Protector-class offshore patrol vessel

From Wikipedia, the free encyclopedia
Jump to: navigation, search
For other uses, see Protector class.
HMNZS Wellington in September 2010
HMNZS Wellington in September 2010
Class overview
Name: Protector class
Builders: Tenix, Williamstown
Operators:  Royal New Zealand Navy
Preceded by: N/A
Succeeded by: N/A
In commission: 2010
Completed: 2
Active: 2
General characteristics
Type: Offshore patrol vessel
Displacement: 1,900 tonnes
Length: 85 metres
Beam: 14 metres
Draft: 3.6 metres
Propulsion: Two MAN B&W 12RK280 diesel engines with a continuous rating of 5,400 kW each at 1,000 rpm

450 kW bow thruster

Three MAN diesel electricity generators
Speed: Baseline speed 22 knots (41 km/h; 25 mph)

Economical speed 12 knots (22 km/h; 14 mph)

Loiter speed 4 to 10 knots (7.4 to 18.5 km/h; 4.6 to 11.5 mph)
Range: 6,000 nautical miles (11,000 km; 6,900 mi) at 15 knots (28 km/h; 17 mph)[1]
Endurance: 21 days
Boats & landing
craft carried:
2 x RHIB (7.74m)

6 x 45 man inflatable rafts

2x special forces RHIB (11m)
Capacity: 30 passengers, 3 x 20 ft sea container, 1 x 16 tonne, 9-metre crane aft
Complement: 35 + 10 flight personnel + 4 personnel from Government agencies
Sensors and
processing systems:
Fire Control: Optical
Armament: 1 x Remote Controlled MSI DS25 Stabilized Naval Gun with 25 mm M242 Bushmaster cannon
2 x M2HB QCB .50 calibre Browning machine guns
Small arms
Aircraft carried: 1 x Kaman SH-2G Super Seasprite helicopter. Can be armed with a combination of homing torpedoes, depth charges, Maverick Air to Surface missiles, M60 Machine Gun. 1 x A109 light utility helicopter (alternative to Seasprite)
Aviation facilities: Hangar for Seasprite or A109

The Protector-class offshore patrol vessel (also known as the Otago class) is a ship class of two offshore patrol vessel (OPVs) operated by the Royal New Zealand Navy (RNZN) since 2010. The ships are named HMNZS Otago and HMNZS Wellington.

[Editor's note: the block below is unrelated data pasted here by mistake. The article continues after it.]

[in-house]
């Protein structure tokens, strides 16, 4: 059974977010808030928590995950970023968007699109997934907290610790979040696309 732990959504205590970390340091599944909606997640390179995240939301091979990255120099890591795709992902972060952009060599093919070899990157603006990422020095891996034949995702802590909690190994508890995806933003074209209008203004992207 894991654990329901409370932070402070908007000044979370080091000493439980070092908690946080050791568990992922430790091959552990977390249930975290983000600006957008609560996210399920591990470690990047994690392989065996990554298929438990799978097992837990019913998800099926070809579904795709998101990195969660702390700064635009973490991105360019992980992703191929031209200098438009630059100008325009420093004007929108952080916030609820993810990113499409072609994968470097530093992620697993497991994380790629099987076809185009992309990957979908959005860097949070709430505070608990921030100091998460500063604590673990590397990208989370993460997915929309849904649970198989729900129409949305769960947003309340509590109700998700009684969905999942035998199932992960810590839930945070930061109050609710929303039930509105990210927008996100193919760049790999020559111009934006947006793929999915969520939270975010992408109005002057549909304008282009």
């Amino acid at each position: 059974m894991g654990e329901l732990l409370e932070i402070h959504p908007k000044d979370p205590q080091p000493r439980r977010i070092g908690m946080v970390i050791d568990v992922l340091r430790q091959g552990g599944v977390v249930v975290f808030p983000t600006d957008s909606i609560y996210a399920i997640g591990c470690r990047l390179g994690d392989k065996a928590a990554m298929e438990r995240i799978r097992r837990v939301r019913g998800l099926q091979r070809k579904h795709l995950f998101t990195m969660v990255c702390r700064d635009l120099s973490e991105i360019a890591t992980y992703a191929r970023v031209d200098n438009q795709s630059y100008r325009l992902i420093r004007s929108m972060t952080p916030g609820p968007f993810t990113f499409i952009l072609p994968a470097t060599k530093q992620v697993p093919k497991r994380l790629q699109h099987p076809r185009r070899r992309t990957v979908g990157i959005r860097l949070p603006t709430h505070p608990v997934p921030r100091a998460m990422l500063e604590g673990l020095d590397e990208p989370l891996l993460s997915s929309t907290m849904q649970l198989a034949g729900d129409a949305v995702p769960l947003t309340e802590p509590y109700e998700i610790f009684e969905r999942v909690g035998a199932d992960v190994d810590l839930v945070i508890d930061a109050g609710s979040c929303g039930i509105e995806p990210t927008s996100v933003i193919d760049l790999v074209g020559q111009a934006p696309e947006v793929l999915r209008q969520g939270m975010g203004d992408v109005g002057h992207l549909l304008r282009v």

Key dates[edit]

The Ministry of Defence issued invitations to register in July 2002 and signed a contract with Tenix Defence (later BAE Systems) in July 2004. The first steel was cut in February 2005 and the first OPV HMNZS Otago was launched on 18 November 2006 in Melbourne, Victoria.

The original planned delivery date for HMNZS Otago was April 2007, this was then revised to early 2008. HMNZS Wellington was launched on 27 October 2007 with an original delivery date of May / June 2008.

While the ships are capable of carrying the SH-2G Seasprite on 30 October 2007 the NZDF announced the acquisition by NZDF of A109 light utility helicopter for training and deployment on RNZN ships including OPVs.

In September 2008 the Minister of Defence announced delays in delivery of the two OPVs due to questions regarding the ships' seaboats and Lloyds Certification. He says the issue is under negotiation with BAE (ex-Tenix). In May 2009, mediation between the Ministry of Defence and BAE Systems commenced, with the main issue being the estimated 300 tonnes increase in weight which could cause potential hazard when OPVs are in ice in Antarctica as the weight increased over the life of the vessels.

On the 18 February 2010 Otago was accepted into the Royal New Zealand Navy.[2] NZ Ministry of Defence claims overweight issue not as bad as previously thought, but "weight will have to be carefully monitored during the ship's life". Should arrive at Devonport (Auckland) Naval Base 26 March 2010. Wellington is expected to be accepted in April 2010 and arrive at Devonport later that month. HMNZS Otago arrived at Devonport Naval Base after further delay in Australia due to engine problems, now fixed under warranty.

Design origin[edit]

Conceived as part of Project Protector, the Ministry of Defence project consisted of acquiring one multi-role vessel, two offshore and four inshore patrol vessels. The Project Protector vessels will be operated by the RNZN to conduct tasks for and with the New Zealand Customs Service, the Department of Conservation, Ministry of Foreign Affairs and Trade, Ministry of Fisheries, Maritime New Zealand, and New Zealand Police. The Government and Navy policy was the OPVs are intended to carry out resource protection functions in the EEZ, Sth Pacific and Southern Ocean, to free the 2 Anzac frigates for other needs. However with the capability to carry and sustain a missile armed RNZN helicopter they do have limited higher contingency capability.